skip to main content

Father Ryan Reports from West Africa (IX): “Last Thoughts from Nigeria”


Laurence J. McGinley Professor of Religion and Society Patrick J. Ryan, S.J. is spending a month in Africa, a continent where he previously lived for 26 years. During his time there, he will be blogging about his experiences. Here is his latest post:

Yesterday, I flew from Lagos to Abuja, about 500 miles by air (which was one hour), but 800 miles by road (which would have been 12 hours). Classes resumed last week at Loyola Jesuit College, so I saw a few familiar faces among the students at this six-year school, which teaches the seventh through twelfth grades. Since I left the school’s presidency in 2005, I now would remember only the final year students who were in first year in 2004-05. Several now tower over me, and I am 6 feet 2 inches tall.

Today, Jan. 15, is the 44th anniversary of the coup that ended Nigeria‘s first republic a little over five years after independence. The current, civilian-run fourth republic (since 1999) is in trouble. The second president of this republic, Umaru Musa Yar’Adua, has been hospitalized in Saudi Arabia since Nov. 23 with pericarditis, on top of continuing problems with his kidneys. When he spoke on the BBC earlier this week, he sounded very tired.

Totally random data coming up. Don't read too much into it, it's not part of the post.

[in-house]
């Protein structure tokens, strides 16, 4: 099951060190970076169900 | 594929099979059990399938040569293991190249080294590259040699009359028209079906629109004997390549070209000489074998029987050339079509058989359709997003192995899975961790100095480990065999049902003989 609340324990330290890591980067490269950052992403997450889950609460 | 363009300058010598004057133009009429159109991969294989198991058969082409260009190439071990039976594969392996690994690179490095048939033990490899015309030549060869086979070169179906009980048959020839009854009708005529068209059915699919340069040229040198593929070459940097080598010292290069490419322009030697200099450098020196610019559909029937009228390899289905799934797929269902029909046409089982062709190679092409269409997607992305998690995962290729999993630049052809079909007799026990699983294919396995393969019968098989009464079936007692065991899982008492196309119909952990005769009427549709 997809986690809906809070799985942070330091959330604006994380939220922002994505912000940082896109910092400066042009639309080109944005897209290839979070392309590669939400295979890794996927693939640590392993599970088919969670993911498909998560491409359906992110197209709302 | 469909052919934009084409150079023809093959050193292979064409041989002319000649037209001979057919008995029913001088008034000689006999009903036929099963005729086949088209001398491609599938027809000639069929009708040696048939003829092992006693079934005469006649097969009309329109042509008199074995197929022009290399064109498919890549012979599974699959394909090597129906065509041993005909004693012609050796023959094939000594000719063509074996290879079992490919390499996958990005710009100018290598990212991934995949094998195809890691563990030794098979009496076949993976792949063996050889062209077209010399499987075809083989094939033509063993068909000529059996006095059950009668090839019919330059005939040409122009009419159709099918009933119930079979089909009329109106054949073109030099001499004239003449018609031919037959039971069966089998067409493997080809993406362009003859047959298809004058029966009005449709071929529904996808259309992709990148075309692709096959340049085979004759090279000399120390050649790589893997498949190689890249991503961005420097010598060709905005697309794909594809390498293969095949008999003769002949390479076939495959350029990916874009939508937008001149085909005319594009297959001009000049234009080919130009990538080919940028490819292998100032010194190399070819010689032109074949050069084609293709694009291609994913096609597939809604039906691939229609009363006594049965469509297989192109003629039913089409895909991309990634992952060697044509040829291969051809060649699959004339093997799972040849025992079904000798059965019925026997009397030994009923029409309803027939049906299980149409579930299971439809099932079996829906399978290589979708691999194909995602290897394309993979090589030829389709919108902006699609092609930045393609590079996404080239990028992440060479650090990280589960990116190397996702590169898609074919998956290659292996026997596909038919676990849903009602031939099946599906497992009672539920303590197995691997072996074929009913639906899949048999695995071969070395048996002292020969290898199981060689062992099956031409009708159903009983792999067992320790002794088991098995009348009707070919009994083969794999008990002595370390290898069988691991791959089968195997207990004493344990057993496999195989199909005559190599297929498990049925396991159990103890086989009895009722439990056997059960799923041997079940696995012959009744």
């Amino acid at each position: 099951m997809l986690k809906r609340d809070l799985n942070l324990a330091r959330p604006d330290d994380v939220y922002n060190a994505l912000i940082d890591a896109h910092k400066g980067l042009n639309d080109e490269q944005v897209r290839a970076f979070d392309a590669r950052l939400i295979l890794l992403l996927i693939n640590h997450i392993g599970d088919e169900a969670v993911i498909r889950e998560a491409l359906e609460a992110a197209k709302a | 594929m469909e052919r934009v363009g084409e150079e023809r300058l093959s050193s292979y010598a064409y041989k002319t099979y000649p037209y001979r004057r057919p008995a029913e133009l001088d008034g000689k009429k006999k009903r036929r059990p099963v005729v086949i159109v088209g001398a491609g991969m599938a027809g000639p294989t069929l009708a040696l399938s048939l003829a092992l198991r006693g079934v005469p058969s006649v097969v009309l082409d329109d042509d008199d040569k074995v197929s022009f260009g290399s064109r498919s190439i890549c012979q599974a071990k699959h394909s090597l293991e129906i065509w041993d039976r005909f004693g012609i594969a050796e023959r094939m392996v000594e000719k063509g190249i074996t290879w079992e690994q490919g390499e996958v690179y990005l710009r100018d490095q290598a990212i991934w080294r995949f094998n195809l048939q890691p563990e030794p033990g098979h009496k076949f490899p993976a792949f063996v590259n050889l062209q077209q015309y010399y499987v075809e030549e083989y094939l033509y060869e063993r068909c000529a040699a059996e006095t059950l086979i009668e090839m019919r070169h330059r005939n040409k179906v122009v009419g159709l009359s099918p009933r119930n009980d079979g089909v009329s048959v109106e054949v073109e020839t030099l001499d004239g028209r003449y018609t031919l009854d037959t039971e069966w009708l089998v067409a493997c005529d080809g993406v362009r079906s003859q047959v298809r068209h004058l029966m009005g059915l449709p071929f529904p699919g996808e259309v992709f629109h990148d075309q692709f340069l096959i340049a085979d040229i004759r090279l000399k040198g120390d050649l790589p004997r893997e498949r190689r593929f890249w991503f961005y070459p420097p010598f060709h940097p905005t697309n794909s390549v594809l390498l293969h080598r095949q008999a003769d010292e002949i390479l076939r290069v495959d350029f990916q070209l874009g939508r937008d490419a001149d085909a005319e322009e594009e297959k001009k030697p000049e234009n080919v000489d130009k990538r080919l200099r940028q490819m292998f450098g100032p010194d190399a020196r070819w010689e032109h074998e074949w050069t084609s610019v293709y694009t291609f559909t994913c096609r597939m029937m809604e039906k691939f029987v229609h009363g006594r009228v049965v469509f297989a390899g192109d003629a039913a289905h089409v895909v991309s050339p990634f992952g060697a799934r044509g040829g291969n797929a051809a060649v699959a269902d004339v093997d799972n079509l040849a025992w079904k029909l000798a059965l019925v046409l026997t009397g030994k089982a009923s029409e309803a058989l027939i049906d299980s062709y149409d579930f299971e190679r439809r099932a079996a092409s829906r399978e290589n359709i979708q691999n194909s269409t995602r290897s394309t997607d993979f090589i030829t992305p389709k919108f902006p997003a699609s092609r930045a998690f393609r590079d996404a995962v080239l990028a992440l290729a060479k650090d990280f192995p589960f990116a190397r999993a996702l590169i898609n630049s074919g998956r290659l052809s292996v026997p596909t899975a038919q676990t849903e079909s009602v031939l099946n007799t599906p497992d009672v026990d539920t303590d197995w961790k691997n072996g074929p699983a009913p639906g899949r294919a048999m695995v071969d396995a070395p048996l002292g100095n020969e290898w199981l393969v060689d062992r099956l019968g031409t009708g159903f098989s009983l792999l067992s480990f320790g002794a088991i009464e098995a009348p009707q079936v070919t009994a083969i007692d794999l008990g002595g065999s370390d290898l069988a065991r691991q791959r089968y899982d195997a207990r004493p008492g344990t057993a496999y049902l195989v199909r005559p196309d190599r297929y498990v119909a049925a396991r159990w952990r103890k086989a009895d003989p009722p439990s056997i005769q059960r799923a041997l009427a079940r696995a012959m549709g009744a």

The Armed Forces Remembrance Day ceremonies today in Abuja were presided over by the vice president, Goodluck Jonathan. Jonathan seems now to be gaining support as acting president, but his origins are in the so-called South-South oil-rich geopolitical zone of Nigeria, the polar opposite of Yar Adua’s origins. That causes some unhappiness among northerners in positions of power.

I fly out of Abuja late tonight on Delta. After a crew change in Senegal, we arrive at JFK early tomorrow morning. I will be leaving hot and dry Abuja for cold and damp New York, but I am coming home to Fordham.


Comments are closed.